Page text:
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Staying In Touch… ‘[After] Death Do Us Part.’
13 March 2013

She drops by the homes of bereaved family members for a visit when support is needed.

And she makes it a point to ring over festive seasons, such as the recent Chinese New Year, and on special days when she senses emotions can become more tender than usual.

“It’s the least I can do,” says Ms Jacqueline Ang, Medical Social Worker (MSW) at HCA Hospice Care. “For some family members, the sense of isolation and loneliness from losing a loved one can intensify during this time… particularly for surviving spouses.”

While the risk of becoming physically ill or dying soon after the loss of a spouse can be greater for widowers, it is not uncommon to hear of surviving spouses reassessing the meaning of (continuing) their lives in the absence of their deceased partners.

She’s the best. I give her 101% credit for all that she’s done for both my wife and me.

A grateful Mr Cheok Georgie Boy says of Ms Jacqueline Ang, Medical Social Worker at HCA Hospice Care. Mr Cheok’s late wife was a beneficiary of HCA Hospice Care’s home hospice service.

A widower’s experience – including his ability to adapt and come to terms with the loss of a spouse – may vary depending on several factors. These include the widower’s age, prior health, lifestyle, relationship with his children, and the extent to which he is able to assume new responsibilities, including taking care of himself, without his wife.

Touching on the importance of having adequate emotional and social support, Ms Ang reveals a common misconception among relatives and friends who often express anxiety at the prospect of visiting someone whom they know to be very sick or dying.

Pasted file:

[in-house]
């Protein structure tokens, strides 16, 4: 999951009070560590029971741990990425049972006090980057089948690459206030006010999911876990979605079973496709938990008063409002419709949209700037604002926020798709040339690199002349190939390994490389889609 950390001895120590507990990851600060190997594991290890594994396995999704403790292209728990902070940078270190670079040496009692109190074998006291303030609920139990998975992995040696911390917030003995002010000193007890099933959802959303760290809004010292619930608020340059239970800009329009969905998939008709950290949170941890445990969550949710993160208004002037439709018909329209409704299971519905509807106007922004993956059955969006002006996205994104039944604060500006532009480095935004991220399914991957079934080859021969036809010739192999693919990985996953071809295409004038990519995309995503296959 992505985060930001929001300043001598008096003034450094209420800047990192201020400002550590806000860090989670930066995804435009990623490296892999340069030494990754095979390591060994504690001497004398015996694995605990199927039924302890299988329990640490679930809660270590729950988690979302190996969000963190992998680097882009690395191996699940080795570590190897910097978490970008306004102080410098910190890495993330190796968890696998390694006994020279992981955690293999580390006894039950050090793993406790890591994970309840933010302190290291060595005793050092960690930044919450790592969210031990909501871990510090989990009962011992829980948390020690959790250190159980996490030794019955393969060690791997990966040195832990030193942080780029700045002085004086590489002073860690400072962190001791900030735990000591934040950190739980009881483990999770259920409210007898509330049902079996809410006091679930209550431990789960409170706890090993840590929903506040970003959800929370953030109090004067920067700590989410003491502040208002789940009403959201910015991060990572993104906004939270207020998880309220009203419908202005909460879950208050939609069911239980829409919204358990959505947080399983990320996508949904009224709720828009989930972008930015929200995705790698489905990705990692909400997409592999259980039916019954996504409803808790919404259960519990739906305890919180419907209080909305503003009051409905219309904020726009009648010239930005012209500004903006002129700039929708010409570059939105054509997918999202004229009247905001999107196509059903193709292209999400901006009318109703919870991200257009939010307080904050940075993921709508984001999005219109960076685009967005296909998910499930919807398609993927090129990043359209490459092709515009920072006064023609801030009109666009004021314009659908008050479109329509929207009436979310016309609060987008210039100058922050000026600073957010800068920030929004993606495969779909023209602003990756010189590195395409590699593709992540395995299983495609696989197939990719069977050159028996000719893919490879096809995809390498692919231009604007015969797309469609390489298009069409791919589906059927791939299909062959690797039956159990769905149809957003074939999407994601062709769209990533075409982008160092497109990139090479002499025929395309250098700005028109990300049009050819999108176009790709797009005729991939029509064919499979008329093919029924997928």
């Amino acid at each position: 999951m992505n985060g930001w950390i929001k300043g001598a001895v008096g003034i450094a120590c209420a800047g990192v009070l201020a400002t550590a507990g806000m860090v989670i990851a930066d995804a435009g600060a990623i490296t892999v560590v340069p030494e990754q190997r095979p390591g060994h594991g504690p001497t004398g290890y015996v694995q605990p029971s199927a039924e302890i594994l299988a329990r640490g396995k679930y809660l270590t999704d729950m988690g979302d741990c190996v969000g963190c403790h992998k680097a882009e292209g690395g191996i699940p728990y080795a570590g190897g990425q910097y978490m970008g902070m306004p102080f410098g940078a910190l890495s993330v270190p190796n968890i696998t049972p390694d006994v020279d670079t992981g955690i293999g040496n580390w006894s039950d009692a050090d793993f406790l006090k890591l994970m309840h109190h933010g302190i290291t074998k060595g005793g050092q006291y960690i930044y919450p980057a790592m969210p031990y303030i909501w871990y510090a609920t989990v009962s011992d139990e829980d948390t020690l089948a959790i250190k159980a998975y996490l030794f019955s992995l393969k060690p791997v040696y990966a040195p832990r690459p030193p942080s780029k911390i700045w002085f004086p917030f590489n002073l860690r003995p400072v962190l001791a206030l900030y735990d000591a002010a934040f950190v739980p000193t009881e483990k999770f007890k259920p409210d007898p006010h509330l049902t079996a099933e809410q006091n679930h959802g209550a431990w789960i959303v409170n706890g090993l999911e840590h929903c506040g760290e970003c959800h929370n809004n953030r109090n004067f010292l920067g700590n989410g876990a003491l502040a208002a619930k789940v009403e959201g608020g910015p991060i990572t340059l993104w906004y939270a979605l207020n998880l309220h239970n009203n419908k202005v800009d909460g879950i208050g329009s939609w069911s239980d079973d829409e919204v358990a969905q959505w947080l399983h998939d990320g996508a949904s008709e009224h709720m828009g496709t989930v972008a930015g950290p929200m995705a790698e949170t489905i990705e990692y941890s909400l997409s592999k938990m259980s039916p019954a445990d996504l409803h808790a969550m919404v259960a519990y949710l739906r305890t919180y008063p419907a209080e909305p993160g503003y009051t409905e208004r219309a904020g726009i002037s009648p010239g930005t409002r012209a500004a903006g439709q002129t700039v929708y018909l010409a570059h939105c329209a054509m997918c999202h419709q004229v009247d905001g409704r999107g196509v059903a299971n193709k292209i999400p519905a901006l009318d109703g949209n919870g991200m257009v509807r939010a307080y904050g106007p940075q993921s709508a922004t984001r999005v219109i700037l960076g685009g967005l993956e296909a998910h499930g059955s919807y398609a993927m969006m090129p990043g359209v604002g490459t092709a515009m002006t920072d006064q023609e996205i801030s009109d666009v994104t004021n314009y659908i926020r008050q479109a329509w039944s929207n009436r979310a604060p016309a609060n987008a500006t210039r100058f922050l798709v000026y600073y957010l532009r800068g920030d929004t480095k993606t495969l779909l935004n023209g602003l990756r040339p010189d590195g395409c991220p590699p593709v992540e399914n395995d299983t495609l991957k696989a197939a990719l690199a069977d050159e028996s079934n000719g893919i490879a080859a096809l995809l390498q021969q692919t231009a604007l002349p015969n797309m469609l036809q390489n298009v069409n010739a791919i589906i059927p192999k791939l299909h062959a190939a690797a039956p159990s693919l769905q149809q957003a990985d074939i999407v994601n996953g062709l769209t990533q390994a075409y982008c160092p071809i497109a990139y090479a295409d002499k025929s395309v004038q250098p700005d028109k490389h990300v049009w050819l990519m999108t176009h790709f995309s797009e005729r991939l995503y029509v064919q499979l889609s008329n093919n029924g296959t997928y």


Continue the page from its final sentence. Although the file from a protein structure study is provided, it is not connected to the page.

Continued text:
“We hear of concerns about personal hygiene… to the possibility of contamination,” she says. “As a result, some may choose to stay away from visiting their loved ones altogether, even during traditional festive seasons like the recent Chinese New Year.”

“I wore this to the Registry of Marriage with my wife!”

Mr Cheok shows the suit that he hopes to ‘wear’ for his own funeral to Ms Ang who supported him and his wife during the latter’s final days.

“On the other hand, some of our patients – including their aged caregivers – have shared with us that festivities could provide the ‘excuse’ to meet, an opportunity to reminisce the good, old times, and to review a life well-lived,” Ms Ang says.

During the patient’s final journey, some questions that can come up in the minds of caregivers include:

  • Who can I turn to for help as I face the daily challenges of being a caregiver to a loved one?
  • Who can I fall back on to ‘hold’ and support me emotionally – without judgement – as I witness the physical changes of my loved one with each passing day?

When patients eventually pass on, and companionship becomes scarce for bereaved family members, the latter may turn to MSWs like Ms Ang for support.

“Some may recall the trials and triumphs of the caregiving journey that we experienced together, so they may wish to stay ‘connected’ with the team at HCA Hospice Care,” says Ms Ang.

While the most difficult time during the process of adaptation to spousal loss can be within the first six months to a year, Ms Ang acknowledges that some may adapt better and more quickly than others.

“We help the bereaved find inner resilience and, in time, establish a new way of continuing in the absence of their loved ones,” she explains.

“As we understand that this is no easy feat, and every bereavement experience is unique, we strive to support surviving family members as they find their own balance at their own pace.”

Some may recall the trials and triumphs of the caregiving journey that we experienced together, so they may wish to stay ‘connected’ with the team at HCA Hospice Care.